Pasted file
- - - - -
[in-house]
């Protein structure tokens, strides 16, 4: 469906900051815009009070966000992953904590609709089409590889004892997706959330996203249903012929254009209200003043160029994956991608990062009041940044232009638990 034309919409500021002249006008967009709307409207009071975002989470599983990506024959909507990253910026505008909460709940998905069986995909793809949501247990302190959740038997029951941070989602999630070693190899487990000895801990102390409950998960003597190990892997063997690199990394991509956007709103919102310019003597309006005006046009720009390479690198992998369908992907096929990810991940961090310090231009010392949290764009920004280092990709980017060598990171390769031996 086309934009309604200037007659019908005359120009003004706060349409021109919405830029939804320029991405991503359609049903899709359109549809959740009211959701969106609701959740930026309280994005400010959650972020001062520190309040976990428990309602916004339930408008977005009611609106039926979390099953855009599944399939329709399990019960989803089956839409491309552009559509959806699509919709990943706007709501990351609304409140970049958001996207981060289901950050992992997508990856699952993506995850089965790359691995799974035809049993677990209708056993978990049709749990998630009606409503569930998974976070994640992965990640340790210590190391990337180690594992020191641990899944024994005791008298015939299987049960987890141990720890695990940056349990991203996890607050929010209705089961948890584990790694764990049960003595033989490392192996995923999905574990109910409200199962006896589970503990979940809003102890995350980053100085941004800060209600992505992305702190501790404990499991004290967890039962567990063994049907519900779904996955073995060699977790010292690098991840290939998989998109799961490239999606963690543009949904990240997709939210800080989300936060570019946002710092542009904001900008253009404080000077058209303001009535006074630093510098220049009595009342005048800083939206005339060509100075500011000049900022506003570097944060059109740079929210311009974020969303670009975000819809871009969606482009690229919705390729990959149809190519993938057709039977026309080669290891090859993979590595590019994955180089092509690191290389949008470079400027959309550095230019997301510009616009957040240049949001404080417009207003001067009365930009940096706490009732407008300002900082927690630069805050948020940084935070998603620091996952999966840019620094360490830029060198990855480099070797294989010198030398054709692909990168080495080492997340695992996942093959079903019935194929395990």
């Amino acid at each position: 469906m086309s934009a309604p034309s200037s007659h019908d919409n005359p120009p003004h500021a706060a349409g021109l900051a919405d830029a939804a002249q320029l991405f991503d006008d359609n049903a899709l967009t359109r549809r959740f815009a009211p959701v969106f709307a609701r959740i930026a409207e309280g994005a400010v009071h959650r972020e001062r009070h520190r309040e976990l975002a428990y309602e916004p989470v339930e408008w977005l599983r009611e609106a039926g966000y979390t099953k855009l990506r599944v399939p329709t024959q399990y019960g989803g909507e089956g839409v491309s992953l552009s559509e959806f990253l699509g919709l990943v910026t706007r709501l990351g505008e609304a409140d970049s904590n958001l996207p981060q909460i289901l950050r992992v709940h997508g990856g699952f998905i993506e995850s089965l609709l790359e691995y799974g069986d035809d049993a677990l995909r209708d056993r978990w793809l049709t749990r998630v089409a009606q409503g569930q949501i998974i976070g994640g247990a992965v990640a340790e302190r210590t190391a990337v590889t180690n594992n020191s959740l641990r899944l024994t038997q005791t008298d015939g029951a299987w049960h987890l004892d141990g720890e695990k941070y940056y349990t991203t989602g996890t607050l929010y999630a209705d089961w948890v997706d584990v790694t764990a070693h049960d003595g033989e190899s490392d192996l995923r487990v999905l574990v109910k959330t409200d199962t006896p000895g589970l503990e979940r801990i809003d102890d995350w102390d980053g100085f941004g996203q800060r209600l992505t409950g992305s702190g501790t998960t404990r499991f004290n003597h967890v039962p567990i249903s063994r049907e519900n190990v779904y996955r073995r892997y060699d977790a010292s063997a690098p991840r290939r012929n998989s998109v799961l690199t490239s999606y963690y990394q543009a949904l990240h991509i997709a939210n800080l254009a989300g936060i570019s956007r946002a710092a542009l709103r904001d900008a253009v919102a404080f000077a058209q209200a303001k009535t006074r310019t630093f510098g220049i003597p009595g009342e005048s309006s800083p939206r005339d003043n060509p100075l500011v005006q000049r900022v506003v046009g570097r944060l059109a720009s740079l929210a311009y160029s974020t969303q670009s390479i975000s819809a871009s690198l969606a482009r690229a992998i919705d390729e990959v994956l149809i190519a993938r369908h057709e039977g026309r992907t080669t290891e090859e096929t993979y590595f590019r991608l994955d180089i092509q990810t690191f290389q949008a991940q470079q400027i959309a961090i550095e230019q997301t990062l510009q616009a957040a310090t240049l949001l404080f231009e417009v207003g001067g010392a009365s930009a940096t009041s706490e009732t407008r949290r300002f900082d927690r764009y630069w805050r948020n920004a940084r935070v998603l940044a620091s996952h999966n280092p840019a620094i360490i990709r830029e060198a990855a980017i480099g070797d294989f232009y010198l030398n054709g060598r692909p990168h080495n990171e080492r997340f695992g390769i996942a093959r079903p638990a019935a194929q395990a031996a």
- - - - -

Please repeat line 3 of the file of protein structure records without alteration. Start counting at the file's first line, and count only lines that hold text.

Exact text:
């Amino acid at each position: 469906m086309s934009a309604p034309s200037s007659h019908d919409n005359p120009p003004h500021a706060a349409g021109l900051a919405d830029a939804a002249q320029l991405f991503d006008d359609n049903a899709l967009t359109r549809r959740f815009a009211p959701v969106f709307a609701r959740i930026a409207e309280g994005a400010v009071h959650r972020e001062r009070h520190r309040e976990l975002a428990y309602e916004p989470v339930e408008w977005l599983r009611e609106a039926g966000y979390t099953k855009l990506r599944v399939p329709t024959q399990y019960g989803g909507e089956g839409v491309s992953l552009s559509e959806f990253l699509g919709l990943v910026t706007r709501l990351g505008e609304a409140d970049s904590n958001l996207p981060q909460i289901l950050r992992v709940h997508g990856g699952f998905i993506e995850s089965l609709l790359e691995y799974g069986d035809d049993a677990l995909r209708d056993r978990w793809l049709t749990r998630v089409a009606q409503g569930q949501i998974i976070g994640g247990a992965v990640a340790e302190r210590t190391a990337v590889t180690n594992n020191s959740l641990r899944l024994t038997q005791t008298d015939g029951a299987w049960h987890l004892d141990g720890e695990k941070y940056y349990t991203t989602g996890t607050l929010y999630a209705d089961w948890v997706d584990v790694t764990a070693h049960d003595g033989e190899s490392d192996l995923r487990v999905l574990v109910k959330t409200d199962t006896p000895g589970l503990e979940r801990i809003d102890d995350w102390d980053g100085f941004g996203q800060r209600l992505t409950g992305s702190g501790t998960t404990r499991f004290n003597h967890v039962p567990i249903s063994r049907e519900n190990v779904y996955r073995r892997y060699d977790a010292s063997a690098p991840r290939r012929n998989s998109v799961l690199t490239s999606y963690y990394q543009a949904l990240h991509i997709a939210n800080l254009a989300g936060i570019s956007r946002a710092a542009l709103r904001d900008a253009v919102a404080f000077a058209q209200a303001k009535t006074r310019t630093f510098g220049i003597p009595g009342e005048s309006s800083p939206r005339d003043n060509p100075l500011v005006q000049r900022v506003v046009g570097r944060l059109a720009s740079l929210a311009y160029s974020t969303q670009s390479i975000s819809a871009s690198l969606a482009r690229a992998i919705d390729e990959v994956l149809i190519a993938r369908h057709e039977g026309r992907t080669t290891e090859e096929t993979y590595f590019r991608l994955d180089i092509q990810t690191f290389q949008a991940q470079q400027i959309a961090i550095e230019q997301t990062l510009q616009a957040a310090t240049l949001l404080f231009e417009v207003g001067g010392a009365s930009a940096t009041s706490e009732t407008r949290r300002f900082d927690r764009y630069w805050r948020n920004a940084r935070v998603l940044a620091s996952h999966n280092p840019a620094i360490i990709r830029e060198a990855a980017i480099g070797d294989f232009y010198l030398n054709g060598r692909p990168h080495n990171e080492r997340f695992g390769i996942a093959r079903p638990a019935a194929q395990a031996a």